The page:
This month, hypergrid-enabled grids gained a net of 321 active users, while the closed grids gained 294. Currently, 73 percent of all public grids are on the hypergrid, accounting for 93 percent of OpenSim’s total land area and 65 percent of its active users.

Hypergrid actives have recently been growing faster than those on closed grids, where InWorldz accounts for the bulk of the activity.
Hypergrid actives have recently been growing faster than those on closed grids, where InWorldz accounts for the bulk of the activity.

Grid News

In quick news this week, Nara’s Nook has moved servers and lost its avatar database and friends lists in the move.

“I am my new hosting provider,” grid owner Nara Malone told Hypergrid Business. “It’s more work, yes, but to do the kind of envelope pushing projects like Immersive Edge require I need access to the server to a level that is not allowed from a hosting provider. The problem with the database is that we had converted to a file format SRAS that no one else seems to know anything about and I know least of all. No one knew how to convert it back to the standard format so I had to start fresh.”

Great Canadian Grid celebrated its second birthday on November 13, and the party was livestreamed on the GCG Cam on the grid’s new YouTube channel. Roddie Macchi also told Hypergrid Business that the grid is now fully licensed with Canada’s SOCAN so that it can legally stream copyrighted music. And he reminded folks that region prices are going up in January from $10 to $25 Canadian, but people who rent earlier will have the lower prices grandfathered in for as long as they have the region.


We have eleven new grids added to our database since this time last month: Genesis Global Journey, Windring, Nextlife World, JJIE Virtual World, SPBs-Welt, 4Play, Habitat7, Tom World HG, 4Addiktion Grid, Baller Nation, and Nara Malone’s new immersive storytelling grid Next Dimension Tales.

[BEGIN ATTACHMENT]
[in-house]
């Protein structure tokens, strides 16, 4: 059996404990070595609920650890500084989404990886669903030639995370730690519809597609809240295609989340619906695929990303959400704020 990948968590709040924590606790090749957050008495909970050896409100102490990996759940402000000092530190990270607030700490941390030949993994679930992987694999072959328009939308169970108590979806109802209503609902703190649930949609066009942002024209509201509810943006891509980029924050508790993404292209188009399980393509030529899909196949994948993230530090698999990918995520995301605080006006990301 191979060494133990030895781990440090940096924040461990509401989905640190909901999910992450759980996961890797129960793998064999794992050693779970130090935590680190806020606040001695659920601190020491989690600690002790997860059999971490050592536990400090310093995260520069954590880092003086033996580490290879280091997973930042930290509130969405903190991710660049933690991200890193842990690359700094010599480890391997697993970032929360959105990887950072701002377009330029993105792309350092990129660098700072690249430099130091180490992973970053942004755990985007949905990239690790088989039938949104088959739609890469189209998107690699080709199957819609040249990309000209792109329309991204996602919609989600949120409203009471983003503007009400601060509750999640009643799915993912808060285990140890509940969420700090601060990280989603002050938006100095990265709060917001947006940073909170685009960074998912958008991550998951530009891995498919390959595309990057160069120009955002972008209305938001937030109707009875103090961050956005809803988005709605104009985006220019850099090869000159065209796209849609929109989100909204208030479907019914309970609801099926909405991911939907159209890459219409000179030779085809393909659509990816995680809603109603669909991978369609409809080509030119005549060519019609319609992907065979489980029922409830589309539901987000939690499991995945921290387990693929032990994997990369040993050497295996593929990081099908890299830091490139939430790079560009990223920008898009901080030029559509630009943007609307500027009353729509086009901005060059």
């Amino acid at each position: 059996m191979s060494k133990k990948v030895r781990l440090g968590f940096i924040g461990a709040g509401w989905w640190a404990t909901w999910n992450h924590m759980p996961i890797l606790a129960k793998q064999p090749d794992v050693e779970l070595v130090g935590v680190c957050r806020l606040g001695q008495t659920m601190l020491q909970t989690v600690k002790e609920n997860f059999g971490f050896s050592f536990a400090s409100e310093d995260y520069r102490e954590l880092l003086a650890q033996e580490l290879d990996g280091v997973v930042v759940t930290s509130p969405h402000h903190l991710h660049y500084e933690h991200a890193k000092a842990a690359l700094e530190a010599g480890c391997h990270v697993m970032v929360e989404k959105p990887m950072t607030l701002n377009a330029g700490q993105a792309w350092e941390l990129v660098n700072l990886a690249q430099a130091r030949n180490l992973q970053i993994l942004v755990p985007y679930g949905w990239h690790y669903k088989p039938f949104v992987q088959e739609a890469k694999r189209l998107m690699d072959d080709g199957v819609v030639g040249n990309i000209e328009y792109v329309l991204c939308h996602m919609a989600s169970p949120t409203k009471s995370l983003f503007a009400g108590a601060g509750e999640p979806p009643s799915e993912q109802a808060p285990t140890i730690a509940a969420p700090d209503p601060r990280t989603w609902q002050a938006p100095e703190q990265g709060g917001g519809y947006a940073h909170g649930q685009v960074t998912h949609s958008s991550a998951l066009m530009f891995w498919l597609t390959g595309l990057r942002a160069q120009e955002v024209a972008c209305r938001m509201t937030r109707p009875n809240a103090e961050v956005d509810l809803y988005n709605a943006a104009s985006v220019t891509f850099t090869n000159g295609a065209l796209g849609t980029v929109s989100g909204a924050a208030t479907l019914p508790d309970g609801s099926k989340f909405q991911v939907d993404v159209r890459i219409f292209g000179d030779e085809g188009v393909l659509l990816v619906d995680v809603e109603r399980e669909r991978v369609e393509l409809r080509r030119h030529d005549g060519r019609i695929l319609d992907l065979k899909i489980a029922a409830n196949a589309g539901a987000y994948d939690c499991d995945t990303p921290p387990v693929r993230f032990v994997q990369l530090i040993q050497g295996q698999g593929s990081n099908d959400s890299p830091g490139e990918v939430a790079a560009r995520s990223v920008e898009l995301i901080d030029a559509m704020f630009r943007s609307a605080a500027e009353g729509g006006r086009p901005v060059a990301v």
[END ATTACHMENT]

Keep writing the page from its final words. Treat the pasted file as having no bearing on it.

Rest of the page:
The following 23 grids were marked as suspended this month: 3DHappiness, 3rd Name, A3D, Annuna Grid, Art-z Exposed, Creative Citizen Grid, Hosting Virtual Worlds, LabVirSD, Lost World 2, Majickal Network, Mundo Sur 3D, O2Grid, Our Own Designs, Project Blank, Psychedelia, Radiola, Rescue Grid, SPH Places, TaylorWorld, Troppo Club, vCaltech, VIBE: Delvalle, and  VIBE: Showcase.

Grids that have been suspended for more than two months are marked as closed. If your grid isn’t on the active grids list, and not on the suspended list, and is marked closed when it shouldn’t be, please let us know.

And if there’s a public grid we’re not tracking, please email us at There’s no centralized way to find OpenSim grids, so if you don’t tell us about it, and Google doesn’t alert us, we won’t know about it.

By “public,” we mean grids that allow hypergrid visitors, or have a website where people can register for or request accounts.

November Region Counts on the Top 40 Grids

The list below is a small subset of existing OpenSim grids. We are now tracking a total of 1,109 different publicly-accessible grids, 314 of which were active this month, and 231 of which published their statistics.

All region counts on this list are, whenever available, in terms of standard region equivalents. Active user counts include hypergrid visitors whenever possible.

Many school, company or personal grids do not publish their numbers.

The raw data for this month’s report is here. A list of all active grids is here.



Maria Korolov